Taking your lawn’s temperature

By on Apr 8, 2008 in Early Spring |

Share On GoogleShare On FacebookShare On Twitter

                                                  As a gardener, I’m the type of person who is constantly watching the weather. In early spring, I subject myself to 7 to 10 day forecasts. I don’t know why I put myself through that agony. They always have a cold snap or rain mixed with snow somewhere in the long range forecast. It seems there’s always something to worry about in the future. I find myself like an out of control gambler at a slot machine. I sit at my computer trying to talk myself out of clicking on “the 7 day forecast.” When I click on it, I have my eyes closed. I then slowly open one eye, then the other allowing reality to sink in like a flash flood in a low lying area.

Another habit I have at this time of year is stopping in various places, taking my soil thermometer (pictured) out of my truck and taking soil temperature readings. If you find me in your yard, just ignore me I’ll soon move on. We had a long difficult winter in Michigan this past year. All the snow cover did provide insulation so in a number of areas the frost was not deep in the ground. With some spring sunshine, the soil had the potential of warming quickly this year, unfortunately the 7 day forecasts continue to include the dreaded phrase “wintry mix.”  Early in April here in Michigan, we’re in the lower 40’s for soil temperature. We need warmer air temperatures and some sunshine (is that too much to ask!?) or  “solar radiation” to get the soil to warm up. You do have some control on how fast your lawn soil warms. Thin poor turf soil warms faster than thick vigorous lawns due to the density. That’s why crabgrass does so well in thin poorly maintained turf areas. Regardless of fickle fluctuating air temperatures, when the soil temperatures hit 60 degrees, the real action starts. You’ll want your pre-emergent crabgrass control barrier in the turf by that time because crabgrass seed will germinate. A soil temperature thermometer is a much more accurate way to guage crabgrass germination than the old method of “when the forsythias are in bloom.” You’ll also be successful in getting grass seed to germinate when soil temperatures are at 60 degrees or warmer. Your fertilizer applications will give your plants a “kick in the plants” as the roots become active in drawing up nutrients.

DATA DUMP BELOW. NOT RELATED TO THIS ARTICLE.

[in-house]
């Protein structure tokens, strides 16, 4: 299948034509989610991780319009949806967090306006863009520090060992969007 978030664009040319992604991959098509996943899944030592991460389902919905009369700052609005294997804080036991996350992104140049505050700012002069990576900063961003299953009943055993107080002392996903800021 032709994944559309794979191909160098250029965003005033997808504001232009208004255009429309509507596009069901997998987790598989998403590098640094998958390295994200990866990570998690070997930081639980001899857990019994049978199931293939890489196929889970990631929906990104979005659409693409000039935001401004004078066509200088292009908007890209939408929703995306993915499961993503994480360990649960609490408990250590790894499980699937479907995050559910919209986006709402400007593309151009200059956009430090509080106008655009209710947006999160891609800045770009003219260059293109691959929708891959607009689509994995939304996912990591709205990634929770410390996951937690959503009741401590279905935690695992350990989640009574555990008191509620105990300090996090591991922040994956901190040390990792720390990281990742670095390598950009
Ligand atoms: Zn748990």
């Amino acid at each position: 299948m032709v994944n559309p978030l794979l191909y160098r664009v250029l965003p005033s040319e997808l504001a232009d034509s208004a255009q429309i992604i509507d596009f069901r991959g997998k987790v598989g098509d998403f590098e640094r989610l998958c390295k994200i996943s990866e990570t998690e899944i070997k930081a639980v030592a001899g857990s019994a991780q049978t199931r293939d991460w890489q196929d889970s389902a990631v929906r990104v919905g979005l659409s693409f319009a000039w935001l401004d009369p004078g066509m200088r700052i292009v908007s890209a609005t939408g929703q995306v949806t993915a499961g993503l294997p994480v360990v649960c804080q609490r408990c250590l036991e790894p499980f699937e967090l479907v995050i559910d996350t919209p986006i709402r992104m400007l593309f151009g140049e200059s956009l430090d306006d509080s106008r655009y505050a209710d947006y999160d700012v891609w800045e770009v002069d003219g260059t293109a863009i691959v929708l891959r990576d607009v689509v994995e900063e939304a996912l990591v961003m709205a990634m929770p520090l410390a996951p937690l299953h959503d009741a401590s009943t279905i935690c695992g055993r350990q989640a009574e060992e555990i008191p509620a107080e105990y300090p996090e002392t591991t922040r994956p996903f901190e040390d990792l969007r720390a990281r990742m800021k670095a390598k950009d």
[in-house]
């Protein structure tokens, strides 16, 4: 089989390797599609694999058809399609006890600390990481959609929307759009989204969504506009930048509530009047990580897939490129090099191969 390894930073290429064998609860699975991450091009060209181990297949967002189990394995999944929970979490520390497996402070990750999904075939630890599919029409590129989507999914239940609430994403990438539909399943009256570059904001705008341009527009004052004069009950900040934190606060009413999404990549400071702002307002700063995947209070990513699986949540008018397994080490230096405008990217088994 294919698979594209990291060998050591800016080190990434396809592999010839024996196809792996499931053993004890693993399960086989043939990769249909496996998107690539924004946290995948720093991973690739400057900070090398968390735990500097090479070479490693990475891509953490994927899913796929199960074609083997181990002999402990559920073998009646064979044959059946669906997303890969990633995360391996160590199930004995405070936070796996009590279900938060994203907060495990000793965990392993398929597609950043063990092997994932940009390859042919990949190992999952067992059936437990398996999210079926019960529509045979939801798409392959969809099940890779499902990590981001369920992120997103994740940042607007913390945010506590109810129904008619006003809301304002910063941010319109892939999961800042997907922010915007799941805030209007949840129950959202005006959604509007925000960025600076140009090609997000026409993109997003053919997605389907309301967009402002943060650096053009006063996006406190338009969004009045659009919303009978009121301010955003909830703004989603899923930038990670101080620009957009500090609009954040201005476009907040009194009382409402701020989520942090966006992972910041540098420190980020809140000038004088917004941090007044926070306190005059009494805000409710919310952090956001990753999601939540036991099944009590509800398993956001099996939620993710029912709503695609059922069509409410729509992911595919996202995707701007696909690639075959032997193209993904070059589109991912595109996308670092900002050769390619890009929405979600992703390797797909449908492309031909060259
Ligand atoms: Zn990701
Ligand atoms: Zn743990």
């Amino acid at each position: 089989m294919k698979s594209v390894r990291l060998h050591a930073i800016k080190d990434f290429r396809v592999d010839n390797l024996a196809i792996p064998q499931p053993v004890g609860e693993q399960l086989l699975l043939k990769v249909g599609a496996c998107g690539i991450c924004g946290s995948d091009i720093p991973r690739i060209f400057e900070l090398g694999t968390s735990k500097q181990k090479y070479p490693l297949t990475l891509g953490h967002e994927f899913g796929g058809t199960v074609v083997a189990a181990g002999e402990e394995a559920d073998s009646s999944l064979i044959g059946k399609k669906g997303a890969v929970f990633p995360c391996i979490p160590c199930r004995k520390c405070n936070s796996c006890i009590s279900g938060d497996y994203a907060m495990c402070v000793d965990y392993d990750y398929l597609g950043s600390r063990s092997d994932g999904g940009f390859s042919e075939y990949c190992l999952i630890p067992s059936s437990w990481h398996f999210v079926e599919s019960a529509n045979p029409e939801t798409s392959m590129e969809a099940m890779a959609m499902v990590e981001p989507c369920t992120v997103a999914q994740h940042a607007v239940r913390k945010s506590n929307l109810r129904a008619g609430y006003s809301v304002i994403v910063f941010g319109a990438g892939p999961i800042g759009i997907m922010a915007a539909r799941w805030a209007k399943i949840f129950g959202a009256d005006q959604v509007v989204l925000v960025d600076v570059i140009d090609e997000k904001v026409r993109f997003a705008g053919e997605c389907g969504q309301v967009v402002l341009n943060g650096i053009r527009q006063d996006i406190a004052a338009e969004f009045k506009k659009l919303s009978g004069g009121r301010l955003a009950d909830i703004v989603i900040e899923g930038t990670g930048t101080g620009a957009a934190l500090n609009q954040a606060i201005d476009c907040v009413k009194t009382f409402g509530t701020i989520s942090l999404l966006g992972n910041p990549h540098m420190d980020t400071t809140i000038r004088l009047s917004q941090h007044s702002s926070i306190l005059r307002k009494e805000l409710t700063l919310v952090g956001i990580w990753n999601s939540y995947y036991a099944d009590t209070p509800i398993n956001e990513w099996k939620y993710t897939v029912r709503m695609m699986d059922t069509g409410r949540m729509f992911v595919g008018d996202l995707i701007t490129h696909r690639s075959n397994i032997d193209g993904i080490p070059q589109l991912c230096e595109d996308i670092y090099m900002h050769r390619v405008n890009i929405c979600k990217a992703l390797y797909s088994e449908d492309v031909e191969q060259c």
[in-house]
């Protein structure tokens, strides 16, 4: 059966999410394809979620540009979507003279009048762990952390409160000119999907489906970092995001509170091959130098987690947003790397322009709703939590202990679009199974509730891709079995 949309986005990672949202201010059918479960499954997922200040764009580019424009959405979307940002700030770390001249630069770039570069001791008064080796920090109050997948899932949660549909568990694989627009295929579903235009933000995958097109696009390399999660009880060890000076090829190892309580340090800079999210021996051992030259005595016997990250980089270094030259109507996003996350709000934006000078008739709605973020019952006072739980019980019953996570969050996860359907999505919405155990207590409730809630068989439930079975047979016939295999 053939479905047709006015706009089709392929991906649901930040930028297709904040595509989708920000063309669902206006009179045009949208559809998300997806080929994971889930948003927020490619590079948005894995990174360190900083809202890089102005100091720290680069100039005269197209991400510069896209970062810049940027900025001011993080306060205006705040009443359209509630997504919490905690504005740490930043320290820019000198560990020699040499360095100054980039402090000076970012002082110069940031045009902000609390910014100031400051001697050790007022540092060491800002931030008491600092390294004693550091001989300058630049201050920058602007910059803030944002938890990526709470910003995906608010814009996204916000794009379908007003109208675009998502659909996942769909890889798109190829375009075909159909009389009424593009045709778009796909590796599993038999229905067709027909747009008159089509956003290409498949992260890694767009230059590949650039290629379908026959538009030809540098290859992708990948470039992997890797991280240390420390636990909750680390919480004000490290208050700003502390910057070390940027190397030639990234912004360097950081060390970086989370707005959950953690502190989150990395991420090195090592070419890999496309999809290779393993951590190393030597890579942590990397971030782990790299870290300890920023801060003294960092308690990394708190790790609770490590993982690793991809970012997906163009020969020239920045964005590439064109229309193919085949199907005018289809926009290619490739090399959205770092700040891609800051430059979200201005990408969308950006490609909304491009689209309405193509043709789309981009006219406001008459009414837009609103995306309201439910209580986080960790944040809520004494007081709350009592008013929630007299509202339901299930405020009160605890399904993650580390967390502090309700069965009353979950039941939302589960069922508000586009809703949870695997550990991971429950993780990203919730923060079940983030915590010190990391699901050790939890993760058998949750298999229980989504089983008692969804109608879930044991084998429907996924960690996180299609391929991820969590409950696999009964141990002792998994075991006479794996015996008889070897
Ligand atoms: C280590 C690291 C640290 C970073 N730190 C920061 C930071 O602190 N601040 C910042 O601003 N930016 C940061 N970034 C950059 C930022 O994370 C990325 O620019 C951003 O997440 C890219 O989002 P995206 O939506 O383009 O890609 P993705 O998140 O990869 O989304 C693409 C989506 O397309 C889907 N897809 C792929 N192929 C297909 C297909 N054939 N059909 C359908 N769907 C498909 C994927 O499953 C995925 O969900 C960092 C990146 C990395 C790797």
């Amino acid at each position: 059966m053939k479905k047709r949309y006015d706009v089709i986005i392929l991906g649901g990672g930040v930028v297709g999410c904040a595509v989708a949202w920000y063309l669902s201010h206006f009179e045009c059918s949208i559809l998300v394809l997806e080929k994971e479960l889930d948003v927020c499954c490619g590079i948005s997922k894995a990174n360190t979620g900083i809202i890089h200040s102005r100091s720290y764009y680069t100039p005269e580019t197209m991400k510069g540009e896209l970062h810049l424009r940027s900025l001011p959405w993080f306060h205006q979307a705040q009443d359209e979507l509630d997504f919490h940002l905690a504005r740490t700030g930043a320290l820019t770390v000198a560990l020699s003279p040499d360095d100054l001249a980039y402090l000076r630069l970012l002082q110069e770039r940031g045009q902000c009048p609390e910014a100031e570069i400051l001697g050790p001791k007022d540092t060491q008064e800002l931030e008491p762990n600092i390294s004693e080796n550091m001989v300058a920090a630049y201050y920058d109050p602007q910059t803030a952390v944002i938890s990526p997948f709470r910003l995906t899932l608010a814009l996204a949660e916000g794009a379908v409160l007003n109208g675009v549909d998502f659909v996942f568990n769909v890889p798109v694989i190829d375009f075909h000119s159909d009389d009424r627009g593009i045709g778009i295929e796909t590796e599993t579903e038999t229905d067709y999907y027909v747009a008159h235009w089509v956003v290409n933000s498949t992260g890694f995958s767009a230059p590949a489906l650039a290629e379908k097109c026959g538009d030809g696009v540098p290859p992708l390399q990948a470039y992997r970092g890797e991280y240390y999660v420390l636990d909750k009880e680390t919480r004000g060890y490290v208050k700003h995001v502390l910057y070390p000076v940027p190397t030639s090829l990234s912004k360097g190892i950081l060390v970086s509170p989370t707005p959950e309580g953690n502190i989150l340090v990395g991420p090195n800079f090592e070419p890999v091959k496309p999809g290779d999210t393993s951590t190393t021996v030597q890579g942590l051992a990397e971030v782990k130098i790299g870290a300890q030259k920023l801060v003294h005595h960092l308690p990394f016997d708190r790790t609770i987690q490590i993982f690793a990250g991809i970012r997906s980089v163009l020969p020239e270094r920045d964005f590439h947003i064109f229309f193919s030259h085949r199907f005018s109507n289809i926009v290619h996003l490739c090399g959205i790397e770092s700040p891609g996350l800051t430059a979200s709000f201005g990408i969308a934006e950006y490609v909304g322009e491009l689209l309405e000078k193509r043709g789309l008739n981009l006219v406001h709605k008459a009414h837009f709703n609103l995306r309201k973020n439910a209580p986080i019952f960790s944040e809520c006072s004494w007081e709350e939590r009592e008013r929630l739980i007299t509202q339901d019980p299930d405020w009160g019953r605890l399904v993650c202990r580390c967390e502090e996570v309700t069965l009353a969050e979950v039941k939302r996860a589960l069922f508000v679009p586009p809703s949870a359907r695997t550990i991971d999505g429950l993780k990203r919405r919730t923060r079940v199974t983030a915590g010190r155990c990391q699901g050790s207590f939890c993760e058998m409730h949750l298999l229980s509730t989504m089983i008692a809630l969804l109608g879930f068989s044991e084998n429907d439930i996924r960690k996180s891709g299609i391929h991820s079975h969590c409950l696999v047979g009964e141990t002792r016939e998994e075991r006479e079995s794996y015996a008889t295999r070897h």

In other words, when soil temperatures hit 60 degrees, we’re traveling at the “speed of ground.” Things will happen fast in the landscape and lawn at that point including weeds that seem to pop up over night. You might just see me in your yard with my soil thermometer in April……regardless of the 7 day forecast’s predictions of gloom and doom.

%d bloggers like this: